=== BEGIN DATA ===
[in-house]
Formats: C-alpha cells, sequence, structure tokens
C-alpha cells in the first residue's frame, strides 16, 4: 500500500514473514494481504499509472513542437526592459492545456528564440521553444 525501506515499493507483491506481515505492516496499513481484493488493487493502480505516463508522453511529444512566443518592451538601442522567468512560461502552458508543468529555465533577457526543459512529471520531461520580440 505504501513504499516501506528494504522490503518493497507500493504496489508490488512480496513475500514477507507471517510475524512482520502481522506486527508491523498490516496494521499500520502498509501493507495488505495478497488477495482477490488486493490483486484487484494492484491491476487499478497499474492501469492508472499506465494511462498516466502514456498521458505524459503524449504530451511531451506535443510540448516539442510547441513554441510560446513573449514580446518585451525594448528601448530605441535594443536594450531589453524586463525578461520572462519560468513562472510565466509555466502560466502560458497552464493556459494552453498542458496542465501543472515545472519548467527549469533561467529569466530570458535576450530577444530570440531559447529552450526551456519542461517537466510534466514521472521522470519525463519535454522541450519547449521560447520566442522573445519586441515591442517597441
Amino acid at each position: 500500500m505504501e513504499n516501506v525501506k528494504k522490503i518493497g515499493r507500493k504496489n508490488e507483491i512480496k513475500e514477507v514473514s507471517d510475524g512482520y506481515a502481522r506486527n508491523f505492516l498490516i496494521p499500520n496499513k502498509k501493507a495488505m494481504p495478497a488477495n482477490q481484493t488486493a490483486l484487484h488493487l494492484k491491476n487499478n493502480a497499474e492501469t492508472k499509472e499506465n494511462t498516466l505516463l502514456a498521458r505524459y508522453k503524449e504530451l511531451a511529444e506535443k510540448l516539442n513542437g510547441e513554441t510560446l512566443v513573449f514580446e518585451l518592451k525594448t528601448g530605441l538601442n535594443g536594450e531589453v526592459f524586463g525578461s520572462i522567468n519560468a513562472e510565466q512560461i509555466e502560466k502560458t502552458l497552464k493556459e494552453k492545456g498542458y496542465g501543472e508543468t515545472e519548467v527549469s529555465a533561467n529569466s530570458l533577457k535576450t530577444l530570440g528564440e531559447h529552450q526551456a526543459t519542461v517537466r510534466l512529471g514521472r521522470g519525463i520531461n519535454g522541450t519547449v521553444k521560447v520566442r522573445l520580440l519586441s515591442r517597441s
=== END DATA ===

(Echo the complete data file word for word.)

[in-house]
Formats: C-alpha cells, sequence, structure tokens
C-alpha cells in the first residue's frame, strides 16, 4: 500500500514473514494481504499509472513542437526592459492545456528564440521553444 525501506515499493507483491506481515505492516496499513481484493488493487493502480505516463508522453511529444512566443518592451538601442522567468512560461502552458508543468529555465533577457526543459512529471520531461520580440 505504501513504499516501506528494504522490503518493497507500493504496489508490488512480496513475500514477507507471517510475524512482520502481522506486527508491523498490516496494521499500520502498509501493507495488505495478497488477495482477490488486493490483486484487484494492484491491476487499478497499474492501469492508472499506465494511462498516466502514456498521458505524459503524449504530451511531451506535443510540448516539442510547441513554441510560446513573449514580446518585451525594448528601448530605441535594443536594450531589453524586463525578461520572462519560468513562472510565466509555466502560466502560458497552464493556459494552453498542458496542465501543472515545472519548467527549469533561467529569466530570458535576450530577444530570440531559447529552450526551456519542461517537466510534466514521472521522470519525463519535454522541450519547449521560447520566442522573445519586441515591442517597441
Amino acid at each position: 500500500m505504501e513504499n516501506v525501506k528494504k522490503i518493497g515499493r507500493k504496489n508490488e507483491i512480496k513475500e514477507v514473514s507471517d510475524g512482520y506481515a502481522r506486527n508491523f505492516l498490516i496494521p499500520n496499513k502498509k501493507a495488505m494481504p495478497a488477495n482477490q481484493t488486493a490483486l484487484h488493487l494492484k491491476n487499478n493502480a497499474e492501469t492508472k499509472e499506465n494511462t498516466l505516463l502514456a498521458r505524459y508522453k503524449e504530451l511531451a511529444e506535443k510540448l516539442n513542437g510547441e513554441t510560446l512566443v513573449f514580446e518585451l518592451k525594448t528601448g530605441l538601442n535594443g536594450e531589453v526592459f524586463g525578461s520572462i522567468n519560468a513562472e510565466q512560461i509555466e502560466k502560458t502552458l497552464k493556459e494552453k492545456g498542458y496542465g501543472e508543468t515545472e519548467v527549469s529555465a533561467n529569466s530570458l533577457k535576450t530577444l530570440g528564440e531559447h529552450q526551456a526543459t519542461v517537466r510534466l512529471g514521472r521522470g519525463i520531461n519535454g522541450t519547449v521553444k521560447v520566442r522573445l520580440l519586441s515591442r517597441s